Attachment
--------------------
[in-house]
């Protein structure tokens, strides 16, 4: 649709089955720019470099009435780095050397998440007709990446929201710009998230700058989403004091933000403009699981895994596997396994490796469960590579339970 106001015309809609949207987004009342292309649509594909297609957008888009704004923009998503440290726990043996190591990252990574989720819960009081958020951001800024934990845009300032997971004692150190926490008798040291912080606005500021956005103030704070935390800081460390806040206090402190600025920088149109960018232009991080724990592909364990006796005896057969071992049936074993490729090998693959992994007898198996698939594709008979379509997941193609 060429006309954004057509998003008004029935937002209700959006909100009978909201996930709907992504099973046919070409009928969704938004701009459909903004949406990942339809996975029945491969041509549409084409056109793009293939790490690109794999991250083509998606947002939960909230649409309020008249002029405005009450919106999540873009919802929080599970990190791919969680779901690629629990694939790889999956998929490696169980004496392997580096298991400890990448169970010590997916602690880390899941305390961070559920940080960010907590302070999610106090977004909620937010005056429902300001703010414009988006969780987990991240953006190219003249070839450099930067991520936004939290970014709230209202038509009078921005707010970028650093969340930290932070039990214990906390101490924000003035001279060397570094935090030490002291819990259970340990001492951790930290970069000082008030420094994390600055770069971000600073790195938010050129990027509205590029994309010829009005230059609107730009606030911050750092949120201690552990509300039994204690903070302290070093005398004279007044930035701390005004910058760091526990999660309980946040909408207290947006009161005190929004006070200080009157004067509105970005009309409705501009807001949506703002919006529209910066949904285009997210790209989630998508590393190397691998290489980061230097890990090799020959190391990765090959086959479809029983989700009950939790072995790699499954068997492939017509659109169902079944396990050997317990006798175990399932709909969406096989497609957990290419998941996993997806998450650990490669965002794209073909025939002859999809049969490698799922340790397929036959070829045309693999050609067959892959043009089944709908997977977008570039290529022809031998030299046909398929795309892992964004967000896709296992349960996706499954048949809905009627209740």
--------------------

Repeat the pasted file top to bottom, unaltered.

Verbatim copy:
[in-house]
């Protein structure tokens, strides 16, 4: 649709089955720019470099009435780095050397998440007709990446929201710009998230700058989403004091933000403009699981895994596997396994490796469960590579339970 106001015309809609949207987004009342292309649509594909297609957008888009704004923009998503440290726990043996190591990252990574989720819960009081958020951001800024934990845009300032997971004692150190926490008798040291912080606005500021956005103030704070935390800081460390806040206090402190600025920088149109960018232009991080724990592909364990006796005896057969071992049936074993490729090998693959992994007898198996698939594709008979379509997941193609 060429006309954004057509998003008004029935937002209700959006909100009978909201996930709907992504099973046919070409009928969704938004701009459909903004949406990942339809996975029945491969041509549409084409056109793009293939790490690109794999991250083509998606947002939960909230649409309020008249002029405005009450919106999540873009919802929080599970990190791919969680779901690629629990694939790889999956998929490696169980004496392997580096298991400890990448169970010590997916602690880390899941305390961070559920940080960010907590302070999610106090977004909620937010005056429902300001703010414009988006969780987990991240953006190219003249070839450099930067991520936004939290970014709230209202038509009078921005707010970028650093969340930290932070039990214990906390101490924000003035001279060397570094935090030490002291819990259970340990001492951790930290970069000082008030420094994390600055770069971000600073790195938010050129990027509205590029994309010829009005230059609107730009606030911050750092949120201690552990509300039994204690903070302290070093005398004279007044930035701390005004910058760091526990999660309980946040909408207290947006009161005190929004006070200080009157004067509105970005009309409705501009807001949506703002919006529209910066949904285009997210790209989630998508590393190397691998290489980061230097890990090799020959190391990765090959086959479809029983989700009950939790072995790699499954068997492939017509659109169902079944396990050997317990006798175990399932709909969406096989497609957990290419998941996993997806998450650990490669965002794209073909025939002859999809049969490698799922340790397929036959070829045309693999050609067959892959043009089944709908997977977008570039290529022809031998030299046909398929795309892992964004967000896709296992349960996706499954048949809905009627209740």